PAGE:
2008 is a fascinating Vintage. Robert Parker loves the Vintage and has given many wines high marks. 2008 is a very good Vintage for the Cabernet Sauvignon grape, which enjoyed exceptionally long “hang-time”, many properties not completing their harvests until nearly the end of October.
The Growing Season
Climatically, 2008 was a hugely variable year. After a wet and rainy spring and a devastating frost on April 7th that ruined many Sauternes properties’ chances, summer only really arrived at the end of June. overall June and July were drier than average but temperatures remained below normal. Importantly, the weather during the flowering period at the beginning of June was cool and damp and a poor fruit set resulted in low yields throughout the region. August, as anyone who holidayed in France will remember, was dismal and, although total rainfall was not significantly above average, it was persistent rain that gave little chance to the grapes to develop thick skins and required growers to spray regularly if they were to avoid problems with odium and mildew. By the beginning of September, fears were growing that 2008 would be the worst vintage for many years.
Fortunately, from 15th September magnificent weather set in with clear skies and decent temperatures that accelerated the much-needed ripening process. Sugar levels rose quickly and a northerly wind dried out the grapes, concentrating all the elements in the juice (both sugar and acidity) and reducing the ratio of juice to skin. This compensated for the poor summer weather and well-maintained vineyards were able to take advantage of the fine weather by delaying harvesting until the end of October. In the Médoc, most châteaux consider that their later-ripening Cabernet sauvignon benefited more than the Merlot from the autumn weather and indeed was so ripe and generous in texture that it did not need much Merlot to fill it out, e.g. Châteaux Latour and Margaux are 94% and 87% Cabernet sauvignon respectively.
On the right bank, those châteaux with a high proportion of Cabernet franc in the vineyard used most of it in the grand vin adding freshness and extra character to their wines. Overall, 2008 was saved by the Indian summer and has made wines richer and more concentrated than 2007, riper than 2004 and with more charm than 2006. They are very good wines but do not have the depth and character of the very best vintages such as 2000 and 2005, but will age most gracefully.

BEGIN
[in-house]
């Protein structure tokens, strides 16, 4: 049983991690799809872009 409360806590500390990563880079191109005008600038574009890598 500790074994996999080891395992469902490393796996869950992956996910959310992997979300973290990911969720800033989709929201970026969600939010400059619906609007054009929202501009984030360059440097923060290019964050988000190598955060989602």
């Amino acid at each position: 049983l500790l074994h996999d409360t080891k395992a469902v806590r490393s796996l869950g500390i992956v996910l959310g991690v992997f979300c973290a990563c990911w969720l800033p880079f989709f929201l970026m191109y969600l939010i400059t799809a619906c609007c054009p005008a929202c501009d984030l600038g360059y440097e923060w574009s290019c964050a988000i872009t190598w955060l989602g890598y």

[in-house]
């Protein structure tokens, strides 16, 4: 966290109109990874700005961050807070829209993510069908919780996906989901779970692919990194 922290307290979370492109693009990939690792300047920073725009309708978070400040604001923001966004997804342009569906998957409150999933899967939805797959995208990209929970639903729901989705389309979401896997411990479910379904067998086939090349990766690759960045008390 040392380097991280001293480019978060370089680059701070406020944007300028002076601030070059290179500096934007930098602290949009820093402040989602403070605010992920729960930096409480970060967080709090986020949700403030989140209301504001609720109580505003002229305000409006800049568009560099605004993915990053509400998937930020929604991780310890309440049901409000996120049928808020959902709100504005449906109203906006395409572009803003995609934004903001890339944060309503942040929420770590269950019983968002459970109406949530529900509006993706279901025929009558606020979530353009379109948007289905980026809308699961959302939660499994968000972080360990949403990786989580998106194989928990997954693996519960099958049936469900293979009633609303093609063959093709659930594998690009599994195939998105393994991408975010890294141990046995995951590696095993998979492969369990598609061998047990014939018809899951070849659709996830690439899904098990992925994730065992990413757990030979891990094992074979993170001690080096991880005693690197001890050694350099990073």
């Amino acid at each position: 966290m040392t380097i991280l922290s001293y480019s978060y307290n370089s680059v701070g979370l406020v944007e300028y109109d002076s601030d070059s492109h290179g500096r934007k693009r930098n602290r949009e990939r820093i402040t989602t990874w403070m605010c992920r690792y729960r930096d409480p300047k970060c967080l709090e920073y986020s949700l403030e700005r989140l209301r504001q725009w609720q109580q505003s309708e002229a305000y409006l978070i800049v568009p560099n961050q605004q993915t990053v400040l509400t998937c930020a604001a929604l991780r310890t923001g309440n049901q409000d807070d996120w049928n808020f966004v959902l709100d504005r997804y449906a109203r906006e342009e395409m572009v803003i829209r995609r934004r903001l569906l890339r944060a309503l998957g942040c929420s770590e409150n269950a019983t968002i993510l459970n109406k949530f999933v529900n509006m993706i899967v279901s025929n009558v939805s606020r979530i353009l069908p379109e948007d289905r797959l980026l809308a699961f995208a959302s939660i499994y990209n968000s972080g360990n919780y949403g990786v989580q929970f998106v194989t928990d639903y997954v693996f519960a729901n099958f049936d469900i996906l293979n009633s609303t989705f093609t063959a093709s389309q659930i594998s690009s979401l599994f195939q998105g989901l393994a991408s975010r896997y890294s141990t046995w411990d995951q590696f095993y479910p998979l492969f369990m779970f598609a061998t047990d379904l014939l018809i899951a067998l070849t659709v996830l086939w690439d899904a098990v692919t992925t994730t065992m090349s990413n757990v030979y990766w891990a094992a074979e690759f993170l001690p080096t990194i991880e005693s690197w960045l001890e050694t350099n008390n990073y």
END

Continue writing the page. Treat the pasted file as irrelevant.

The wines are now in our stores and in our bonded warehouse. If you are interested in cases under bond please do not hesitate to contact us.
For the lastest tasting notes and reviews of the the 2008 vintage please see below.
Jancis Robinson reviews of the best value 2008's on sale. 2008 Bordeaux
Chateau Montrose 2008 Shows blackberry and black licorice, with hints of mint. Full-bodied and fruity, with very fine tannins, good acidity and a nice intensity of mineral and spices. James Suckling - Wine Spectator - Apr-2009
Fifth Growths (Cinquièmes Crus): Canet, now Château Pontet-Canet, Pauillac, Batailley, now Château Batailley, Pauillac and Château Haut-Batailley, Pauillac ,Grand Puy, now , Pauillac, Artigues Arnaud, now Château Grand-Puy-Ducasse, Pauillac, Lynch, now Château Lynch-Bages, Pauillac, Lynch Moussas, now Château Lynch-Moussas, Pauillac, Dauzac, now Château Dauzac, Labarde (Margaux), Darmailhac, now Château d'Armailhac, Pauillac, Le Tertre, now Château du Tertre, Arsac (Margaux), Haut Bages, now Château Haut-Bages-Libéral, Pauillac, Pédesclaux, now Château Pédesclaux, Pauillac, Coutenceau, now Château Belgrave, St.-Laurent (Haut-Médoc), Camensac, now Château de Camensac, St.-Laurent (Haut-Médoc), Cos Labory, now Château Cos Labory, St.-Estèphe, Clerc Milon, now Château Clerc-Milon, Pauillac, Croizet-Bages, now Château Croizet Bages, Pauillac, Cantemerle, now Château Cantemerle, Macau (Haut-Médoc)
Superior First Growth (Premier Cru Supérieur): Yquem, now Château d'Yquem, Sauternes
First Growths (Premier Crus): Latour Blanche, now Château La Tour Blanche, Bommes (Sauternes), Peyraguey, now Château Lafaurie-Peyraguey, Bommes (Sauternes) and Château Clos Haut-Peyraguey, Bommes (Sauternes), Vigneau, now Château de Rayne-Vigneau, Bommes (Sauternes), Suduiraut, now Château Suduiraut, Preignac (Sauternes), Coutet, now Château Coutet, Barsac, Climens, now Château Climens, Barsac, Bayle, now Château Guiraud, Sauternes, Rieusec, now Château Rieussec, Fargues (Sauternes), Rabeaud, now Château Rabaud-Promis, Bommes (Sauternes) and Château Sigalas-Rabaud, Bommes (Sauternes)
Second Growths (Deuxième Crus): Mìrat, now Château de Myrat, Barsac, Doisy, now Château Doisy Daëne, Barsac and Château Doisy-Dubroca, Barsac and Château Doisy-Védrines, Barsac, Pexoto, now part of Château Rabaud-Promis, D’arche, now Château d'Arche, Sauternes, Filhot, now Château Filhot, Sauternes, Broustet Nérac, now Château Broustet, Barsac and Château Nairac, Barsac, Caillou, now Château Caillou, Barsac, Suau, now Château Suau, Barsac, Malle, now Château de Malle, Preignac (Sauternes), Romer, now Château Romer, Fargues (Sauternes) and Château Romer du Hayot, Fargues (Sauternes), Lamothe, now Château Lamothe, Sauternes and Château Lamothe-Guignard, Sauternes
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